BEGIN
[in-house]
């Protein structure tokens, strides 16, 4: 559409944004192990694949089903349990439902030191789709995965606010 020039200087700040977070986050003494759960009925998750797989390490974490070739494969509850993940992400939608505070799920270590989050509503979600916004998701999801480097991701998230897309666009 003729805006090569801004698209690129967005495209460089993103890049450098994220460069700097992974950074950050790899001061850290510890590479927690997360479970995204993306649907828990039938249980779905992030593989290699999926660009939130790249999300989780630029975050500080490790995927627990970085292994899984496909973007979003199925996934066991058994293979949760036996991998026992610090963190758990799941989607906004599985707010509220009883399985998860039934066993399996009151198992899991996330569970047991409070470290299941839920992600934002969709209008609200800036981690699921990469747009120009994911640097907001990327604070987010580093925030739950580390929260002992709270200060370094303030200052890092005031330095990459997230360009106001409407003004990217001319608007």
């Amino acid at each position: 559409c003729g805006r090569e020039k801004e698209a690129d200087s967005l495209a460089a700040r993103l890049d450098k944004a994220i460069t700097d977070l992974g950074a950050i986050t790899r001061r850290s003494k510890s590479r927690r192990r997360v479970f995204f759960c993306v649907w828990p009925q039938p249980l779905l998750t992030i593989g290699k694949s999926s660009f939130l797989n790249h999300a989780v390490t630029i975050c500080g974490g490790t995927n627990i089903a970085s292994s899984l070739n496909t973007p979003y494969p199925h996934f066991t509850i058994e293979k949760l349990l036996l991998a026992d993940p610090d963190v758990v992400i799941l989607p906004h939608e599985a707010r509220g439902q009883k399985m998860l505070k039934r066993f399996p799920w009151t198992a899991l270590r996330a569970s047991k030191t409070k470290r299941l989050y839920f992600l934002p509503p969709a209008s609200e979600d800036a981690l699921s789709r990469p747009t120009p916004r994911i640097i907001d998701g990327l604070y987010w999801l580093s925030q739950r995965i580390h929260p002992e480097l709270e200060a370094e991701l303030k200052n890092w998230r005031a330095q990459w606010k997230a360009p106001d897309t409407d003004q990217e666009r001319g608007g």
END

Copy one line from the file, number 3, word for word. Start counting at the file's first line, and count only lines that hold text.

């Amino acid at each position: 559409c003729g805006r090569e020039k801004e698209a690129d200087s967005l495209a460089a700040r993103l890049d450098k944004a994220i460069t700097d977070l992974g950074a950050i986050t790899r001061r850290s003494k510890s590479r927690r192990r997360v479970f995204f759960c993306v649907w828990p009925q039938p249980l779905l998750t992030i593989g290699k694949s999926s660009f939130l797989n790249h999300a989780v390490t630029i975050c500080g974490g490790t995927n627990i089903a970085s292994s899984l070739n496909t973007p979003y494969p199925h996934f066991t509850i058994e293979k949760l349990l036996l991998a026992d993940p610090d963190v758990v992400i799941l989607p906004h939608e599985a707010r509220g439902q009883k399985m998860l505070k039934r066993f399996p799920w009151t198992a899991l270590r996330a569970s047991k030191t409070k470290r299941l989050y839920f992600l934002p509503p969709a209008s609200e979600d800036a981690l699921s789709r990469p747009t120009p916004r994911i640097i907001d998701g990327l604070y987010w999801l580093s925030q739950r995965i580390h929260p002992e480097l709270e200060a370094e991701l303030k200052n890092w998230r005031a330095q990459w606010k997230a360009p106001d897309t409407d003004q990217e666009r001319g608007g």